Editor’s Note: Post-election season: Chill, feign patience, rest your fried brain and take the long view (Fall 2020 issue)
It was frustrating, at least at first, to discover that we would be publishing our print edition not before the election, not after the election, but right smack in the middle of election week.
However, the more I read about how election week would play out, the more I realized that it would not make much difference —- publishing the week before the election, the week after, or bang in the middle. Before November 3, it really doesn’t matter what any pundit or poll or media person says. On election night, there will be a lot of shouting, but likely few results to depend on. The week after, we will probably still be waiting for official results of the presidential election, although local and state final tallies may be available.
All those talking heads may as well go home and publish a quarterly newspaper.
Although a lot of people will be saying a lot from now on, and we will continue to endure doomsaying TV and social media ads, none of it really matters. There’s nothing to do but chill. Wait it out. Pop some popcorn, catch a movie. Stay off social media. Rest our fried brains.
The only thing that matters is the long view. What the future political landscape will look like. What are the prospects ahead for a more common-sense government, and coherent humane policies at home and abroad in 2021 and beyond. Those are the things worth thinking about.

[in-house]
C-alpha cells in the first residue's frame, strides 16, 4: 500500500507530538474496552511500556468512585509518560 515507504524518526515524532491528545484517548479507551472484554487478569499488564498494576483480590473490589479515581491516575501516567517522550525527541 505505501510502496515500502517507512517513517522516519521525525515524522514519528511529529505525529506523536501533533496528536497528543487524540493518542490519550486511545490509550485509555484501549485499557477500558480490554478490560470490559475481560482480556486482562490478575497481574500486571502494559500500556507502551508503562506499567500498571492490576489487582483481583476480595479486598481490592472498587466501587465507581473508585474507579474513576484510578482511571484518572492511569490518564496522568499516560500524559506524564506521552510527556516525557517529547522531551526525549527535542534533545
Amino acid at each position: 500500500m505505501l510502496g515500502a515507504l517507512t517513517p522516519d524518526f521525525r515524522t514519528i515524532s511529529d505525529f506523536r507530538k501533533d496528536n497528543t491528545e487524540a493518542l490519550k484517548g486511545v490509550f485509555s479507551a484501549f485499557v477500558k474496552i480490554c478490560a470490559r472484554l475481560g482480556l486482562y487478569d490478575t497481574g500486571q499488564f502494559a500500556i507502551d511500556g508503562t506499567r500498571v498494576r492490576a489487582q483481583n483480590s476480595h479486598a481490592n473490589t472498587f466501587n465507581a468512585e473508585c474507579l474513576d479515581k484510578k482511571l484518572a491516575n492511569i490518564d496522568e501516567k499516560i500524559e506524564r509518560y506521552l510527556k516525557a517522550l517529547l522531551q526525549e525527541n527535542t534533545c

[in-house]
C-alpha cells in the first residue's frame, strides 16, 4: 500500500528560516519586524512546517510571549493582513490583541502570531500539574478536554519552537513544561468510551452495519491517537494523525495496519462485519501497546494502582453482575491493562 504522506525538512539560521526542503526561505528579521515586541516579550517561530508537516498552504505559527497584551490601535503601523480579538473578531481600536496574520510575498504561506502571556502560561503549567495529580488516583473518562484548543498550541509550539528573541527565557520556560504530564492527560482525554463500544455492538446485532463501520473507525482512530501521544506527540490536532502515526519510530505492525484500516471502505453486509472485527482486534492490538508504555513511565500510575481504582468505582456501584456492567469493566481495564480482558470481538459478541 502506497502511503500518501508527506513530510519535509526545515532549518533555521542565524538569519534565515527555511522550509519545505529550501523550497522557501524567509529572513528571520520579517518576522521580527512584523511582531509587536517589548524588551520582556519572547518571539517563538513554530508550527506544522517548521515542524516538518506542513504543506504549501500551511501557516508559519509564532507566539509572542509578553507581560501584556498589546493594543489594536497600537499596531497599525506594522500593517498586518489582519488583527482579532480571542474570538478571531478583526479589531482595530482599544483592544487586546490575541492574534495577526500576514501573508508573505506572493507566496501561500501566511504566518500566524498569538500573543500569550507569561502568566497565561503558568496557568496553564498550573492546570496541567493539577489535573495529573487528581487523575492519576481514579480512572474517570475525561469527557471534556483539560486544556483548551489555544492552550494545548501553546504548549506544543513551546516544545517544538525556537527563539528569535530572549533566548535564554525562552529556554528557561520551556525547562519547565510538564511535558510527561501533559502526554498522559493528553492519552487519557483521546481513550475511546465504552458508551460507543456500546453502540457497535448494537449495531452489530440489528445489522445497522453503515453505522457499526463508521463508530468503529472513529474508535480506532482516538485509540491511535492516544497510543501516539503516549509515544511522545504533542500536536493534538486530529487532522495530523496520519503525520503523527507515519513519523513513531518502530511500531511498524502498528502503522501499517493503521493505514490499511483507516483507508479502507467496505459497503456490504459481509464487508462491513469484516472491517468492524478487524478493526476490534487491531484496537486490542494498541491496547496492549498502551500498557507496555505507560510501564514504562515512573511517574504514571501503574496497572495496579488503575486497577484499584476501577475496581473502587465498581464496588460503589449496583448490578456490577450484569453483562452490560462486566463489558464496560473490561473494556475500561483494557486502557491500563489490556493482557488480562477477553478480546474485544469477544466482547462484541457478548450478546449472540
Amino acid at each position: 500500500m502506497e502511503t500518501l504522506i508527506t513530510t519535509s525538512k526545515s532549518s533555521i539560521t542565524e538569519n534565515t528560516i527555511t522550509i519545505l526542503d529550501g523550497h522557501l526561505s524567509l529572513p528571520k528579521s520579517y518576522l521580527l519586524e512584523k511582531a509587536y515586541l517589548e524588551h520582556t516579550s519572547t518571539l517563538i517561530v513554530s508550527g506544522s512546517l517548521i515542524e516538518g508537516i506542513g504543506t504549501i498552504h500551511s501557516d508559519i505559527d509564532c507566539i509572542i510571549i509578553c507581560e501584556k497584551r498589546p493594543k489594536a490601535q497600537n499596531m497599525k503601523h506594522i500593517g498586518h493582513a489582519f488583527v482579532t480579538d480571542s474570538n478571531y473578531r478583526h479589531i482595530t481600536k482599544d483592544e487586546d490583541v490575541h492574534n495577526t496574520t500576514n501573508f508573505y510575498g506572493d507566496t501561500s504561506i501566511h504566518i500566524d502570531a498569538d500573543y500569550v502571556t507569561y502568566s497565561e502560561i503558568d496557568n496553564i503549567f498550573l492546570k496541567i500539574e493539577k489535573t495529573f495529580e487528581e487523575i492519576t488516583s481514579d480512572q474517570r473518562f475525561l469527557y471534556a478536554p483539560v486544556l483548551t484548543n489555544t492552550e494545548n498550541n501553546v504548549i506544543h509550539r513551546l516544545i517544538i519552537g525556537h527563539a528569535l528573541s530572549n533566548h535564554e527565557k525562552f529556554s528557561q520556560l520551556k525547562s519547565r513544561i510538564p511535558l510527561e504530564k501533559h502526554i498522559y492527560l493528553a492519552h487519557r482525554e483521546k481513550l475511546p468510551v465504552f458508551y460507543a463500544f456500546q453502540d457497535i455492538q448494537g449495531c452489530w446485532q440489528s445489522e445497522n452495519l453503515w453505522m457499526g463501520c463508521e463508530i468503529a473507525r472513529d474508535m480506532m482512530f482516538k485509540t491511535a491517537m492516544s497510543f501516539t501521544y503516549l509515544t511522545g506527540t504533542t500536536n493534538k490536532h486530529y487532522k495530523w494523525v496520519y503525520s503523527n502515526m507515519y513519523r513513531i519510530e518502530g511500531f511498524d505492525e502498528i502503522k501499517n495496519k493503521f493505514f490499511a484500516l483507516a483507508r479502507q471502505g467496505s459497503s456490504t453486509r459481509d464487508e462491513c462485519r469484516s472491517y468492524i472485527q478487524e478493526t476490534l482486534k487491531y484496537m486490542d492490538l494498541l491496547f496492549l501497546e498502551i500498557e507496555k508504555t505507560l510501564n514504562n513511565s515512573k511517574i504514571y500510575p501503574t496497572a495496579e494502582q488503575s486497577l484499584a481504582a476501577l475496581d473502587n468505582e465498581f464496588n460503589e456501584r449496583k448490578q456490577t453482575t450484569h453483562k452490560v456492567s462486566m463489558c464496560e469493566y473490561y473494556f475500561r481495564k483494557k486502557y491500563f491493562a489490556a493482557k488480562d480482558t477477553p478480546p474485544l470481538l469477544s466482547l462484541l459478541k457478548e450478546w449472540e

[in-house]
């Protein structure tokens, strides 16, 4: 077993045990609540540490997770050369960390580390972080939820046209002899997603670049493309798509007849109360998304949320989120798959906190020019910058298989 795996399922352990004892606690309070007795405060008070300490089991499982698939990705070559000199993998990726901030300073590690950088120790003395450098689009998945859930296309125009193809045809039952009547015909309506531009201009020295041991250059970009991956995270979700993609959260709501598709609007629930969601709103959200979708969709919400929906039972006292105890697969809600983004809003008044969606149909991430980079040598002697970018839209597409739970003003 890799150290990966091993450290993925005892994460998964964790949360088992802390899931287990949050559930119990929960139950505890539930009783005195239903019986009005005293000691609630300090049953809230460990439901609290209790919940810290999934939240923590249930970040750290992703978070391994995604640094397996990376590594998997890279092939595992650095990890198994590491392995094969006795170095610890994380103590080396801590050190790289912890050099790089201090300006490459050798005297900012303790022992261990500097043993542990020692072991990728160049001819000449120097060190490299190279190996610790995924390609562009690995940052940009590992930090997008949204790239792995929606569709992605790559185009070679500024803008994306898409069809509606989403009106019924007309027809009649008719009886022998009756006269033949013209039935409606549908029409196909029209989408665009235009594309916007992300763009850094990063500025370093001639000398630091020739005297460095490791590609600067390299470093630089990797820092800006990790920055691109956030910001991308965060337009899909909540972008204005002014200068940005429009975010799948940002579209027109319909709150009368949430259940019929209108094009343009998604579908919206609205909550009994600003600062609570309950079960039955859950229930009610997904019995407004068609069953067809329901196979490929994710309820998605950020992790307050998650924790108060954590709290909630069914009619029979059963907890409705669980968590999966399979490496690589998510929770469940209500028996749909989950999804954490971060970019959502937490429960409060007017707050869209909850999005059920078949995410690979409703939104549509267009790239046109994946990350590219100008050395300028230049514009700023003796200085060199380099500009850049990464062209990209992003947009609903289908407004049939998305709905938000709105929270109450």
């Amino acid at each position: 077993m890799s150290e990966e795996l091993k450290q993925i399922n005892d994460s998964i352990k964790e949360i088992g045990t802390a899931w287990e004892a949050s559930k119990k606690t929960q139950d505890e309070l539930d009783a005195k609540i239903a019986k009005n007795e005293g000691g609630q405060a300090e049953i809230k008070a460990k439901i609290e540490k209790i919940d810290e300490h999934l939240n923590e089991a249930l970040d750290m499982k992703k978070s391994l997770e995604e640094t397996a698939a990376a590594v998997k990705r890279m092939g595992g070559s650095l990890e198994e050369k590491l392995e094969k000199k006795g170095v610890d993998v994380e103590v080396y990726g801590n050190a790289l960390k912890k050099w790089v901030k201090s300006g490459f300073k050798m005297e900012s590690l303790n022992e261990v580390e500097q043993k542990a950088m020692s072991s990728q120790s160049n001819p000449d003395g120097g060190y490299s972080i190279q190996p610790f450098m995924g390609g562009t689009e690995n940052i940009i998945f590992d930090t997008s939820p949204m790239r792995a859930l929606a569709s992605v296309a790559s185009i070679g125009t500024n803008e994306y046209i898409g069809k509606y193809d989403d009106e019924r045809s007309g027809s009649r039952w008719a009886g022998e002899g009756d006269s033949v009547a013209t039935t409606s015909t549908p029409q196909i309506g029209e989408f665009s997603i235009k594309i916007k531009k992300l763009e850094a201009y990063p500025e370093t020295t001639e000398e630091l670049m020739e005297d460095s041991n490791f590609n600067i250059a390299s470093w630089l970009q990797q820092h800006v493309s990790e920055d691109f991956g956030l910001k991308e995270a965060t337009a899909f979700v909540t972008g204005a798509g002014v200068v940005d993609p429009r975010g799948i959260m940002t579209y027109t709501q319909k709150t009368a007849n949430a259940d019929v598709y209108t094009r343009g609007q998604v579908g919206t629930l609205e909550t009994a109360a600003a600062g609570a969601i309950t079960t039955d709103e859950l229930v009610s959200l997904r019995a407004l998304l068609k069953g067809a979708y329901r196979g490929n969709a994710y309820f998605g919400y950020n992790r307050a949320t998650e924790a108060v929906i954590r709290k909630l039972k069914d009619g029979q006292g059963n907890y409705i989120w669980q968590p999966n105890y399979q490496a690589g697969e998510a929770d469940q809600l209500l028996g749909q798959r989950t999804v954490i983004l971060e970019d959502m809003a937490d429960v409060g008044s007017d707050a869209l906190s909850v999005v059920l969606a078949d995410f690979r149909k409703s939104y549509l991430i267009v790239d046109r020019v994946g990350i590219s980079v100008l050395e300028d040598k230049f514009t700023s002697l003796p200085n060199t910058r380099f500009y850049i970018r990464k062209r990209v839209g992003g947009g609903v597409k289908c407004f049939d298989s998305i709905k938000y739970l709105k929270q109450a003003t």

In the quarterly newspaper business, the long view is the only view. There are no news bytes to generate, or news cycle to stay on top of. How we stay busy is by inquiring with interesting people about what they are working on, what they think about important topics, how they are going to get where they are going, and, most interesting to me, what drives them to keep on going.
The term “long view” comes from a story this issue by contributor Seth Martin about his friend, peace activist Christine Ahn. She has been working on the issue of peace and reconciliation in Korea for many years. Her quest took on power and a global reach when she founded WomenCrossDMZ, and in 2015, led 30 global women peace activists from North Korea to South Korea over the Demilitarized Zone in a radical event for peace activism. This spring, Ahn was awarded the 2020 U.S. Peace Prize from the Peace Memorial Foundation in recognition for her decades of work in forging peace.
International policy moves at a snail’s pace most of the time, and in order to endure the years of chipping away at this goal, Ahn explains that she has taken the long view that peace will happen, people will bring down the DMZ. In short, she said with no hesitation, “we will change the world,” and that the job of people who want to change the world is simply to give it our all while we can.
Another hard-worker who got my attention this issue was Jae Hyun Shim who worked for many years on issues related to defunding the Minneapolis Police Department, most of the time very much under the radar. Shim spoke at a political awareness and voting event sponsored in September by the Twin Cities organization Coalition of Asian American Leaders .